If you're hankering for some wings, but don't typically have the time during your lunch hour, Buffalo Wild Wings (BWLD) has you covered. On Wednesday, the wings, beer, and sports-centric restaurant chain announced that, for a limited time, it's offering a 15-minute lunch guarantee across almost 900 of its U.S. locations.
More specifically, Buffalo Wild Wings is guaranteeing it will take no longer than 15 minutes from the time a guest orders a meal from its B-Dubs Fast Break Lunch menu for the food to arrive. If it fails to meet that promise, that guest will receive the meal and a fountain soda drink for free.
Buffalo Wild Wings' VP of food and beverage, Todd Kronesbusch, pointed out their standard was already to deliver Fast Break Lunch meals within 15 minutes of the order. "[B]ut the new guarantee adds a promise to our guests," Kronesbusch said, "and some fun, friendly competition."
The development should be good for investors, too, especially on the heels of Buffalo Wild Wings' disappointing first-quarter 2016 results in April. At the time, CEO Sally Smith lamented they were "dissatisfied" after same-store sales fell 1.7% and 2.4% at company-owned and franchised locations, respectively. However, Smith also promised investors they were tackling "several sales-driving initiatives to regain momentum." During the subsequent conference call, Smith elaborated one of those initiatives involved the early testing of an "enhancement" to Fast Break to include a speed-of-service guarantee.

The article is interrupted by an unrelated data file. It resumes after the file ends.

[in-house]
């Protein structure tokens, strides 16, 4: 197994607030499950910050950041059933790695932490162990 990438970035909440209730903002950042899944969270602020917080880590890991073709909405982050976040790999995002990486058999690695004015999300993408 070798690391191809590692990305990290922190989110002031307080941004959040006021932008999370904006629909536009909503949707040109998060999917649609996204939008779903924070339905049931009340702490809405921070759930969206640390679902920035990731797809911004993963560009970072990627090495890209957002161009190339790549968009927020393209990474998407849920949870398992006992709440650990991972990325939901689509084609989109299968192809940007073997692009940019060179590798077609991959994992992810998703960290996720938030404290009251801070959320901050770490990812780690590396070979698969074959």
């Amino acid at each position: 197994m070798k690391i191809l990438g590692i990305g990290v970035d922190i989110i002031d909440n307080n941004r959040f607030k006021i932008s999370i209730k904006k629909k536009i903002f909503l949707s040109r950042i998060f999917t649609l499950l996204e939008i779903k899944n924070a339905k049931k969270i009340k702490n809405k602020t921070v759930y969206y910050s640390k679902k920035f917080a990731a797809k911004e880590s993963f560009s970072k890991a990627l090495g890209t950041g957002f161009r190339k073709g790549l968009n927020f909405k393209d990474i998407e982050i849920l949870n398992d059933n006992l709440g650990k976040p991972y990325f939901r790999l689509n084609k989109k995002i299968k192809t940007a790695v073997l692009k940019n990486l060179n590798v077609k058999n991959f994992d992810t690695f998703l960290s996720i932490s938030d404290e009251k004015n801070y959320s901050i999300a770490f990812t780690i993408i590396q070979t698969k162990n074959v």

"We believe this combination of speed, value, and variety is an attractive offering to guests," Smith added. "And when combined with additional advertising spend around lunch, it will drive incremental sales."
Now we know exactly what form that speed-of-service guarantee has taken. But I also think it speaks volumes of the success of that early testing that Buffalo Wild Wings is now expanding the guarantee to more than 75% of its roughly 1,190 worldwide locations.
Exactly what kind of top-line impact could this have? When Buffalo Wild Wings introduced its Fast Break Lunch menu a little over a year ago, just 19% of total revenue came from the lunch daypart, with the remaining 81% of the business coming from its combined dinner (49%), happy hour (16%), and late night (16%) segments. At the time, I suggested the "more segregated [and underserved] Lunch daypart arguably offers the most compelling incremental revenue opportunity."
However, even as Buffalo Wild Wings has suffered relatively broad weakness across its business, given headwinds in the casual dining space, management has noted that growth in takeout orders has significantly outpaced that of in-restaurant orders since then. This is indicative of the rise of more price- and time-sensitive consumers, who still want higher-quality food, but don't mind foregoing the full in-restaurant experience that Buffalo Wild Wings uses to differentiate itself from its casual-dining peers.
At the same time, Buffalo Wild Wings is happy to continue fulfilling takeout demand. But if it can capitalize on its new speed-of-service guarantee to capture any meaningful slice of the sit-down lunch market, it could prove to be great news for investors, as Buffalo Wild Wings strives to return same-store sales to sustained growth going forward.